Vineyard mapping could help finetune management practices

Vineyard mapping is in its early days, but already Brock University researcher Andy Reynolds sees promise for optimizing inputs to produce wines at different price points.
    

The allure of Niagara’s peninsula region is its glacial soils from 10,000 years ago. However, their variability is notorious in terms of texture, depth and water-holding capacity. These variables can impact vine vigour and yield. Creative wineries use these subtle differences in vineyard blocks, some less than one hectare in size, to produce high-value wines. 
    

Thirty Bench Winery, for example, produces four Riesling wines based upon individual blocks. Coyote Run produces several Pinot Noir wines from adjacent vineyard blocks.
    

While remote sensing has provided valuable data for prescriptive measures -- a little more nitrogen in this row and less over there for example -- newer technologies are at hand. Trimble’s GreenSeeker crop sensing program can be used on a tractor or ATV to go down the vineyard rows to collect spectral reflectance data from the canopy. The spectral reflectance indicates that darker leaves are likely rich in nitrogen whereas chlorotic leaves may be deficient in nitrogen, iron and manganese. 
    

While some of this research has been ongoing since 1998, Reynolds and his research crew from the Cool Climate Oenology and Viticulture Institute (CCOVI) started in earnest in 2014 with GreenSeeker in six Ontario vineyards and expanded the scope to 18 vineyards last year to include remote-sensing drones. The sampling grids in each vineyard were evaluated for yield, berry size and composition, vine water status and soil moisture. 
    

“The data we collected (by GreenSeeker and drones) does appear to correspond to yield components such as clusters per vine, berry weight and vine size,” says Reynolds. 
    

The goal is to map the vineyards so that management practices can be tweaked in real-time. For example, with a serious grapevine leafroll virus outbreak, specific vines can be identified and removed.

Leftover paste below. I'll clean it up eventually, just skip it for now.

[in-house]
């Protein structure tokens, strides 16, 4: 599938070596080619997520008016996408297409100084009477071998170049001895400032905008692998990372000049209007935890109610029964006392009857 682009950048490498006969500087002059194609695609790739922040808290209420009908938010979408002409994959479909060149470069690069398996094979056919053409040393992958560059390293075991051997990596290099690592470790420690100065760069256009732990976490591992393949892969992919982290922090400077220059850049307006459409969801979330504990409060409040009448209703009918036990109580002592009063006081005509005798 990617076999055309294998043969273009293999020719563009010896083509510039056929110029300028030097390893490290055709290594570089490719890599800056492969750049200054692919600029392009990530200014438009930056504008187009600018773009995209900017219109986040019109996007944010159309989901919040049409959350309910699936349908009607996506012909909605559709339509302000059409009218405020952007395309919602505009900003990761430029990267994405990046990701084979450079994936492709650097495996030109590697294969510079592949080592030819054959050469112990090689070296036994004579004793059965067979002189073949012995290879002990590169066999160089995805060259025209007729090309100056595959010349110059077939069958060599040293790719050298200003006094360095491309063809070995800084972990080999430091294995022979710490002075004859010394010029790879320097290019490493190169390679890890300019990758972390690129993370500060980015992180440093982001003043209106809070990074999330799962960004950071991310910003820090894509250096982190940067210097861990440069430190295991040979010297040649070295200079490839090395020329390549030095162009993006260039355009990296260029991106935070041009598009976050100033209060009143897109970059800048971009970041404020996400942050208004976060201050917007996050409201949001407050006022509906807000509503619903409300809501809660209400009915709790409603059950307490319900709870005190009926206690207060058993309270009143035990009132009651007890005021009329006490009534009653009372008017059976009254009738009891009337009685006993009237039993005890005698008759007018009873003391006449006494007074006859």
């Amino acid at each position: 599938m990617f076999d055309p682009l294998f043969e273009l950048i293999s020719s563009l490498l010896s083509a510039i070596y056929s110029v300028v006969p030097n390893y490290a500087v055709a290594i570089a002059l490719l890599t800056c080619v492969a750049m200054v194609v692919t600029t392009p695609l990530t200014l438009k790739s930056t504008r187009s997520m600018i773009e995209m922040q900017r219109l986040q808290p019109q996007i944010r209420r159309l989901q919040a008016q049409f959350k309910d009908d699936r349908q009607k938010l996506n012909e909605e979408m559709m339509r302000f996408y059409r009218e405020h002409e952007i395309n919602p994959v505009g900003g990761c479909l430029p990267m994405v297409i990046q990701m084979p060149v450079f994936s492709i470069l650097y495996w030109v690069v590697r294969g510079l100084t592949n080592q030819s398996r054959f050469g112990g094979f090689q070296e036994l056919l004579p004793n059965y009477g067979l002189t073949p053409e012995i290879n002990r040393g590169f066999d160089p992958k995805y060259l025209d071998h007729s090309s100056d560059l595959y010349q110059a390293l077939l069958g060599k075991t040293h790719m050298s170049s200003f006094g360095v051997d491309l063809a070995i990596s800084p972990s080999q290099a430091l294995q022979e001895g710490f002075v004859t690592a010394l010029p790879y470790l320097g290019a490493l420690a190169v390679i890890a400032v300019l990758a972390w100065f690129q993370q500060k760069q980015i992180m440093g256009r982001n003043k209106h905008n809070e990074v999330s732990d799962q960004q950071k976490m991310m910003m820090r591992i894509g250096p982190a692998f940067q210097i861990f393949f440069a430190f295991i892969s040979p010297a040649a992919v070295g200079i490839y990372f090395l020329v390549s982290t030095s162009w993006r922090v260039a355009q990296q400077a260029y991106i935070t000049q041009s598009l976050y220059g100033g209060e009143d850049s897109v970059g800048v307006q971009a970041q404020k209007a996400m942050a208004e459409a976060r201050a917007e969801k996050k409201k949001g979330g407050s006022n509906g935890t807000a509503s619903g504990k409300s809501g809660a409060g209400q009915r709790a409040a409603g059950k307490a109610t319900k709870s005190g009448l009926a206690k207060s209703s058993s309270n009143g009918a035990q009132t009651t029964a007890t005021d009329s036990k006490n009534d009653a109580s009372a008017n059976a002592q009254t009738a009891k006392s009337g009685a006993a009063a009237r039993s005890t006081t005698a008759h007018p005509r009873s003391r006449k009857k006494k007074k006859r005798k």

In 2014, several vineyard blocks were suspected of grapevine leafroll virus. Vineyard mapping confirmed the hot zones of the disease. The grower was able to drop some crop to compensate for the disease. 
    

To date, growers are showing polite interest says Reynolds. “Growers need to know how this technology will help.” 
    

In agronomic crops, Reynolds points out that variable-rate sprayers, fertilizer and lime spreaders are in common use to minimize variability. However, vineyards are perennial systems. Vine size and yield variability are inherent in each vineyard, challenging growers’ management skills.  In the not too distant future, these vagaries may be more easily managed through vineyard mapping.   

Publish date: 
Wednesday, April 27, 2016

Click to leave a comment

CAPTCHA
For security purposes, please confirm you are not a robot!

RELATED NEWS

On top of the latest labour-saving equipment

Carrot, parsnip and onion grower Doug Van Luyk is one of those in the Holland Marsh who has expanded to 500 acres in both muck and mineral soils with the help of labour-saving technology. Here, his son Bradley stands on top of a self-propelled, two-row carrot harvester near Newmarket, Ontario. Photo by Glenn Lowson.

Spearheading change with asparagus allies

For the last two years, Rebecca Compton has chaired the Asparagus Farmers of Ontario through a challenging marketing period. While managing 60 acres and an on-farm retail outlet, Big Red Barn near Delhi, Ontario, she encourages her young children – Sable and Anson – to be at home in the field.

Breeding local apples for multiple micro-climates

Many apple growers are converting to high-density orchards with top-selling consumer favourites:  Honeycrisp, Ambrosia and Gala. The search for new varieties is arduous as Cathy McKay, vice-chair of the Ontario Apple Growers, attests. She’s been one of the champions of a new Canadian Apple Breeding Consortium.

Cannabis clouds competitiveness of greenhouse vegetable sector

Canada’s greenhouse vegetable sector is feeling the heat from energy prices to carbon taxes to cannabis conversions. But Duffy Kniaziew, owner, Orangeline Farms, is sticking with what he knows: peppers.

Seasonal workers a win-win, says apple producer

In the Canadian Horticultural Council’s latest video, British Columbia apple grower Nirwal Dhaliwal talks about the importance of international workers, both to running his operation, and personally, as friends and neighbours.